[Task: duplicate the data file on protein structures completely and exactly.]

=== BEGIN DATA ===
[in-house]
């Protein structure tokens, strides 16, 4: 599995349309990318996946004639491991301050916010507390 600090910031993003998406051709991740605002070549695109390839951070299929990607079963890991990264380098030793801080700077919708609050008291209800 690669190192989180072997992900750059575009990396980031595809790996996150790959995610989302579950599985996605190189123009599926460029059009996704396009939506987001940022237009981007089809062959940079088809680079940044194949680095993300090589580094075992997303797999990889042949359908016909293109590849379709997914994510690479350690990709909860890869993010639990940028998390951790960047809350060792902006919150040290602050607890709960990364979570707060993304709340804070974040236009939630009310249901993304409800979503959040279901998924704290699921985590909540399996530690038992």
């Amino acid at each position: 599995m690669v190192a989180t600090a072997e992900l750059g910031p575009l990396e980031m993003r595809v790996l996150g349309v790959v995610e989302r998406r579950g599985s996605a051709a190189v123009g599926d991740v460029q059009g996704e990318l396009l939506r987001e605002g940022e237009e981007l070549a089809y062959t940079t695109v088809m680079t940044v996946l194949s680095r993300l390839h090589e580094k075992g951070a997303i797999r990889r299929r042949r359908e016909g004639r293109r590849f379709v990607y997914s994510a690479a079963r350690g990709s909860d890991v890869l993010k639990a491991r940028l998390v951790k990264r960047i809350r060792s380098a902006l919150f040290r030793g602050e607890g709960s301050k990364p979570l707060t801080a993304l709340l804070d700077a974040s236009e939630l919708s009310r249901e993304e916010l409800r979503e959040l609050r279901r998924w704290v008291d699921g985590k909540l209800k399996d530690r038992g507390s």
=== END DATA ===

[in-house]
């Protein structure tokens, strides 16, 4: 599995349309990318996946004639491991301050916010507390 600090910031993003998406051709991740605002070549695109390839951070299929990607079963890991990264380098030793801080700077919708609050008291209800 690669190192989180072997992900750059575009990396980031595809790996996150790959995610989302579950599985996605190189123009599926460029059009996704396009939506987001940022237009981007089809062959940079088809680079940044194949680095993300090589580094075992997303797999990889042949359908016909293109590849379709997914994510690479350690990709909860890869993010639990940028998390951790960047809350060792902006919150040290602050607890709960990364979570707060993304709340804070974040236009939630009310249901993304409800979503959040279901998924704290699921985590909540399996530690038992």
């Amino acid at each position: 599995m690669v190192a989180t600090a072997e992900l750059g910031p575009l990396e980031m993003r595809v790996l996150g349309v790959v995610e989302r998406r579950g599985s996605a051709a190189v123009g599926d991740v460029q059009g996704e990318l396009l939506r987001e605002g940022e237009e981007l070549a089809y062959t940079t695109v088809m680079t940044v996946l194949s680095r993300l390839h090589e580094k075992g951070a997303i797999r990889r299929r042949r359908e016909g004639r293109r590849f379709v990607y997914s994510a690479a079963r350690g990709s909860d890991v890869l993010k639990a491991r940028l998390v951790k990264r960047i809350r060792s380098a902006l919150f040290r030793g602050e607890g709960s301050k990364p979570l707060t801080a993304l709340l804070d700077a974040s236009e939630l919708s009310r249901e993304e916010l409800r979503e959040l609050r279901r998924w704290v008291d699921g985590k909540l209800k399996d530690r038992g507390s």